I'm not offended by "merry christmas", I just don't understand why others are offended by "happy holidays". December 25 is christmas, so merry christmas is entirely appropriate then. The rest of November/December is a variety of holidays, so happy holidays is entirely appropriate for the other 61 days.
Last edited by Rattus; 12-06-2012 at 09:30 AM.
All I wanted was a 45, a stinking 45 - the record or the gun. I'd even settle for the damn malt liquor. - Al Bundy.
I don't know why it bugs me, but it really does!
To me, "Happy Turkey Day" always sounds a little juvenile. And I agree that I've never much cared for Valentine's Day. It seems far too manufactured a holiday, like everyone has to remind the people they love that they love them on this particular day, even if it hasn't got much of anything to do with the relationship they share with them, unlike birthdays, anniversaries etc. It's like the romantic version of all thoroughbreds turning one January 1st, regardless of when they were born. Besides, I don't care for red or pink all that much, and for some reason, I'm often sick on Valentine's Day, so my personal associations with it aren't all that pleasant.
I don't really mind what decorations people choose for the month of December, but I do prefer the displays that choose a theme and stick with it. I find it personally jarring when they muddle everything up together, so it ends up looking like Frosty is the fourth wise man in the nativity display. Oh, and if your decorations are still up by the time Easter rolls around in the spring, it's way past time to take them down, unless the winter has been so relentlessly awful weather-wise that it's been impossible to get them down.
The other day, someone wished me a happy December. I guess that pretty much covers everything. It did occur to me that it was also broader-based time-wise. He wasn't wishing me one particular happy day but an entirely happy month. Kind of appreciated the expansiveness of that possibility.
Another bit of holiday trivia: Abraham Lincoln is often given credit for declaring the first official day of thanksgiving in America. Technically, that would have been Jefferson Davis, earlier in the Civil War, when things were going a bit better for the confederacy. And it was moved from the fourth Thursday in November to the third by FDR to expand the holiday shopping season to help retail merchants during the depression. That's why there's so much college football on Thanksgiving--the games were originally scheduled to be after Thanksgiving so as not to conflict with the holiday, but there was no convenient way to reschedule them once the holiday was suddenly moved, and then the tradition of football on Thanksgiving just kind of stuck (and for a while, some people called it Franksgiving instead of Thanksgiving, because they were so irritated at the switch).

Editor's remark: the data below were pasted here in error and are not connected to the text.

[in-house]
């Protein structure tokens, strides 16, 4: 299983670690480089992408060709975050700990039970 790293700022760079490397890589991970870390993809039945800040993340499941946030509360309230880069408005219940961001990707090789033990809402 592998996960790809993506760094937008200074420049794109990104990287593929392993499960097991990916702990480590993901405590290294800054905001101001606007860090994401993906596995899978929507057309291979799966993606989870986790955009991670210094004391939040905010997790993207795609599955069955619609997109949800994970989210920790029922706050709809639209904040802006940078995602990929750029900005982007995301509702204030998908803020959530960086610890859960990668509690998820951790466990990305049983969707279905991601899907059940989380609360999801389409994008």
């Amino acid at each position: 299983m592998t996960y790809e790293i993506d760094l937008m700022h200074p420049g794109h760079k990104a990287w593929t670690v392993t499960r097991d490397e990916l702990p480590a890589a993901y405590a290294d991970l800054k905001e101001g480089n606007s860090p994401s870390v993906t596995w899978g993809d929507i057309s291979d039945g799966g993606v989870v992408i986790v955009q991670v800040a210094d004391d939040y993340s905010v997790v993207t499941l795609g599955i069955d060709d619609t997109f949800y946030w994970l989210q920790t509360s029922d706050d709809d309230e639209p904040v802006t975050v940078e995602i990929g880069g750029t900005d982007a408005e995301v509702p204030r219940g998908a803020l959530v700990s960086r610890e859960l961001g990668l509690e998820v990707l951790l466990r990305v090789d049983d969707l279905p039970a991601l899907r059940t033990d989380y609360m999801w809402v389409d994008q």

Last edited by Tilden; 12-06-2012 at 10:56 AM.
Every time fake Emily Maynard appears on the screen I would like to put my foot through it!! DWTS? UGH
The average dog is a nicer person than the average person
Add me to the Hates Turkey Day list. Thanksgiving is more appropriate because that's what it is--a day of thanks. You can say it with or without turkey. If you sum up all of what Thanksgiving is into what food is being served, you're missing the point.
Valentines Day is hell on single people. We're already punished year round by not having found our soulmate, then the people who have found someone get to rub your nose in how happy they are. I didn't like it when I was in school because you either were required to send valentines to everyone in your class, which made the sentiment fakey, or you had to rely on getting valentines from others of their own volition. The popular people got all the cards while the unpopular people got none. IMO, everyone deserves love and appreciation, not just the popular people. I've heard of people sending flowers to themselves on Valentines Day so that they don't feel left out but that seems kind of pathetic to me.
I don't care if people say Happy Holidays, Merry Christmas or whatever, although it is strange to me that the British say Happy Christmas instead of Merry Christmas. It's not wrong, just different. I've never heard anyone say Merry Holidays.
I said Happy Christmas for years.
The average dog is a nicer person than the average person
I can't stand it when I see grown people who call themselves parents act so cruel to their kids. I don't usually watch, but caught a precious little girl who didn't win first prize in the beauty pageant try to appease her mom, who pouted like a spoiled child. She didn't even try to congratulate the child, who won $500.00. (Mom was ticked off she didn't get the $10,000.00) Stuff like that makes me furious. What's wrong with these people? It seems that mental cruelity of children is okay on reality tv.
I've decided to go with "Have a jewel of a Yule" or "Have a cool Yule" this year.
"The road that is built in hope is more pleasant to the traveler than the road built in despair, even though they both lead to the same destination."
--Marion Zimmer Bradley
My problem with the whole "holiday" thing isn't the Happy Holidays greeting. I actually don't mind that. It's all inclusive.
My problem is when the word Christmas is obviously replaced with the word holiday inappropriately. As in: Holiday Tree; Holiday Carols; Holiday Shopping; Holiday Cards; Holiday Eve (OK, I haven't heard that one but it's coming); Holiday Cookies; Holiday Ornaments. It's clear they're avoiding the word Christmas. That's the part that bugs me.
Also, someone else earlier mentioned "gifting". Lately I've been seeing a lot of commercials saying that too. It is irritating.
Well, we have 10 days to go. Where are those irritating diamond commercials?
"Is this Heaven? No, it's Iowa. --Field of Dreams--"